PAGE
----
Web Site Fail

From Capitol Ideas:

Looks Like Rep. Doug Reichley …
… may have a challenger in 2010. Patrick Slattery, a health care industry worker from Lower Macungie Twp. in Lehigh County, writes this morning to let us know he’s decided to throw his hat into the ring for next year’s contest in the 134th House District.
A look at Mr. Slattery’s campaign Web page reveals that he has a wife, family and an MBA. He also goes to church and appears to be active in environmental causes. Annoyingly, however, neither the Web site nor his press release make any mention of whether he’s a Republican or Democrat.
In the absence of such information, we’re pleased to inform the voters of the 134th District that Mr. Slattery will be the first Bull Moose candidate since 1912. So please join us in a hearty welcome to the state’s newest Bull Moose candidate. We’re glad to have you back.

You know, given how both the Republicans and Democrats have been performing, I have to wonder if this is actually fail, or a brilliant campaign strategy.

9 thoughts on “Web Site Fail”

  1. Just as an FYI for any readers who might live in 134, you can find out his party if you follow his Facebook page since they require you list it. He’s a Democrat, and he’s challenging an A rated previously endorsed candidate.

  2. Where I live, there are more registered independents then any political party. As a matter of fact, I think there are more then all parties combined. Because of that, it’s very rare for a local politician to make any mention of their affiliation (except where required by law). You also don’t usually see an opponent mention it either, since of course the “favor” would be returned.

  3. Hello,

    I just came across these posts and thought to drop a note. I am a Democrat. Sadly, extreme partisanship is part of the problem in our state legislature among many other dysfunctions. We have one of the most expensive (per capita) legislatures in the country with little value provided to the taxpayer. I am unclear exactly what an “A rated previously endorsed candidate” means but I suspect that after some careful analysis, most would agree that current Rep. Reichley has done very little to effect change in Harrisburg. The far left and right may chose to focus on party affiliation, however, the R’s, D’ and I’s that I talk with in the District appreciate a person who talks about how we can do better for our taxpayers.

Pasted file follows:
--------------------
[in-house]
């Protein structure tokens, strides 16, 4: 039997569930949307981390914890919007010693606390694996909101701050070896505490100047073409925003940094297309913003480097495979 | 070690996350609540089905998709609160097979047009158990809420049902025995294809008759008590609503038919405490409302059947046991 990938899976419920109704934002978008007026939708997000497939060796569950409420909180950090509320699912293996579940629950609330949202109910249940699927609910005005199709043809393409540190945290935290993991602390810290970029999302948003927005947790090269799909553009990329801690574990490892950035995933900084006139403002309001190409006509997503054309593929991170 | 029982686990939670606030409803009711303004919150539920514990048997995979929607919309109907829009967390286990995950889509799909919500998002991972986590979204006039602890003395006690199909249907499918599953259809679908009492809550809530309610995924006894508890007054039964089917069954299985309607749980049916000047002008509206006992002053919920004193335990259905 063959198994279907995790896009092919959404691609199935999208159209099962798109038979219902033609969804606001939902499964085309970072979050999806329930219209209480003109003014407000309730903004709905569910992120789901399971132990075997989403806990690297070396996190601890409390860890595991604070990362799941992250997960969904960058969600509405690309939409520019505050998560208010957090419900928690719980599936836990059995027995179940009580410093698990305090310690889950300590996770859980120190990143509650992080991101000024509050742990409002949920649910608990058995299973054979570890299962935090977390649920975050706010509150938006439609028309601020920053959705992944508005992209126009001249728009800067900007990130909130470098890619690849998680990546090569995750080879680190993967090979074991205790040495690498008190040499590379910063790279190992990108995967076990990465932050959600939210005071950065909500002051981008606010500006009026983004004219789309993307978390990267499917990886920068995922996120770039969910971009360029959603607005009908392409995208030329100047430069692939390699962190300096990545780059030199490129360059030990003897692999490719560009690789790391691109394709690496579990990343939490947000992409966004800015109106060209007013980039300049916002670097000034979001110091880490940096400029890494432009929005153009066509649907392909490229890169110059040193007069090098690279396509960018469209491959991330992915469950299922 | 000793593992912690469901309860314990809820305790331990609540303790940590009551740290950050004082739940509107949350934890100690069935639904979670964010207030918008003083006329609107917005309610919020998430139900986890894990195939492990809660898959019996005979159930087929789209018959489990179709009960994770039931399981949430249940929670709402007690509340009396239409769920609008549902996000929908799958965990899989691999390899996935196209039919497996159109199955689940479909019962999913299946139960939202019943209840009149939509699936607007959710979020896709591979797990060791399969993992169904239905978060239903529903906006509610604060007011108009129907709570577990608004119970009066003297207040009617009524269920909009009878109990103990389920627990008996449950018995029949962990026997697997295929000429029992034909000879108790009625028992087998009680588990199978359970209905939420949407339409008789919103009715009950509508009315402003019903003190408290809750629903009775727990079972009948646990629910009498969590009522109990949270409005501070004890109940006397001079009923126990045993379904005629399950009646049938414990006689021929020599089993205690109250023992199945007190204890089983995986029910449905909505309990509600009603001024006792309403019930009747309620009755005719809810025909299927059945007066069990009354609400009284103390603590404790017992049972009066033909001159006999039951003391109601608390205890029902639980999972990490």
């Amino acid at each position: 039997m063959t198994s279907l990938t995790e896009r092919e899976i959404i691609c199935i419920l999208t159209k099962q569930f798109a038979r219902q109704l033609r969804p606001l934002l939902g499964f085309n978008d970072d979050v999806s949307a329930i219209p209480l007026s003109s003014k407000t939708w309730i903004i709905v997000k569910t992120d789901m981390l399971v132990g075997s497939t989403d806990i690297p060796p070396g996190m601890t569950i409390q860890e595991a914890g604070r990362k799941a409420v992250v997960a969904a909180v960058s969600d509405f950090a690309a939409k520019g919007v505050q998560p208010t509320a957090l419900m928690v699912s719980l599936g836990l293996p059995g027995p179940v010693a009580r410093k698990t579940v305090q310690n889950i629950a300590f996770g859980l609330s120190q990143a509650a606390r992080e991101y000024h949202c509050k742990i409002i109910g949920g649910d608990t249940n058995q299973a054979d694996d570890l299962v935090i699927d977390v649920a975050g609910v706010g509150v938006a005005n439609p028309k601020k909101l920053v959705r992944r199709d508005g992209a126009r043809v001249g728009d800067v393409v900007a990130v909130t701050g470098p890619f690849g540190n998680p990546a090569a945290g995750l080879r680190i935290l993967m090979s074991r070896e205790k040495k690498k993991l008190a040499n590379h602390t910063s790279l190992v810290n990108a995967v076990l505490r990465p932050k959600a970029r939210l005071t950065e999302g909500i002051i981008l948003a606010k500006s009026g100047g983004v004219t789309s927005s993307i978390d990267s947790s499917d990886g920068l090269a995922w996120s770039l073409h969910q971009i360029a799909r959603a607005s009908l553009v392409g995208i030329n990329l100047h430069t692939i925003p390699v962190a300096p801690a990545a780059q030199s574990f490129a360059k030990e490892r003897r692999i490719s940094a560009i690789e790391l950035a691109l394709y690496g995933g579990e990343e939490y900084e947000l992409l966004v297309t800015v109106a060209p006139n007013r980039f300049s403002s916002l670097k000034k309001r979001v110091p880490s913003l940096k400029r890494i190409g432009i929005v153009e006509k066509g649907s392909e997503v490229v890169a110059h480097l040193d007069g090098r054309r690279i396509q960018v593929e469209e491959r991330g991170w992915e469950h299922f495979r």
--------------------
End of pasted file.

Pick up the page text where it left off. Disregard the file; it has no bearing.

4. Voters might appreciate you talking about issues, but if you never tell them which party you’re running with, voters won’t know whether they can even vote for you in the primary. As a candidate, I would expect you to know that only registered voters in a particular party can pull that primary ballot. As an independent, I pay pretty close attention to these things so I know whether I will even be able to vote. Registering in Pennsylvania was the first time I had to register with a party to vote in a primary in 10 years. Issues aside, your party affiliation is relevant unless the laws change.

    Beyond the practical voting issue, there are also issues related to party like control of the House, committee assignments, and where your funding might come from. It’s awfully idealistic to believe that party shouldn’t matter, but it is naïve to run a campaign that way.

    As for the simple terms “A rated previously endorsed candidate,” let me explain with the help of context that should have been evident from the About page/subtitle of this blog and Merriam-Webster.

    A – typically the top of most grading scales
    rated – to set an estimate on
    previously – going before in time or order
    endorsed – to approve openly
    candidate – in this case, the other guy

    Your opponent has an exceptional record on Constitutional rights, specifically the Second Amendment (or Section 21 for PA’s state right to bear arms). He has been rated A by the NRA – an organization to which most of the readers here belong – in previous elections, thereby earning the organization’s endorsement.

  5. Thank you for the feedback “Bitter” (although certainly a bit sarcastic). I understand full well how the primary process operates in PA. Do you think that we could change the system to allow Independents a voting role in the primary? Are there any PA gun control pieces of legislation that you are concerned with right now?

    1. I will also add that after the primary, presuming you’re the candidate who makes it to the ballot (I’m not following your race closely at this time), then you will receive a questionnaire from the NRA about your views on Second Amendment rights & hunting issues, both of which are big in this state. I realize that some candidates who avoid party labels sometimes also avoid responding to citizen group surveys. I will tell you now that it is a bad idea to take that attitude. Gun owners pay attention to these things, and, to be fair to citizens with other interests, other voters do, too.

  6. Thank you “Bitter”,

    I am planning to respond to such questionnaires. Thank you for the advice.

    Have a nice weekend and I suspect we’ll “talk” more as the campaign heats up (although I understand that my schedule will become much more grueling which is hard to believe considering the time that I am putting in so far). Working full time with wife, kids, church, sports and a campaign is tricky business but hopefully worth the effort.

    Take care,


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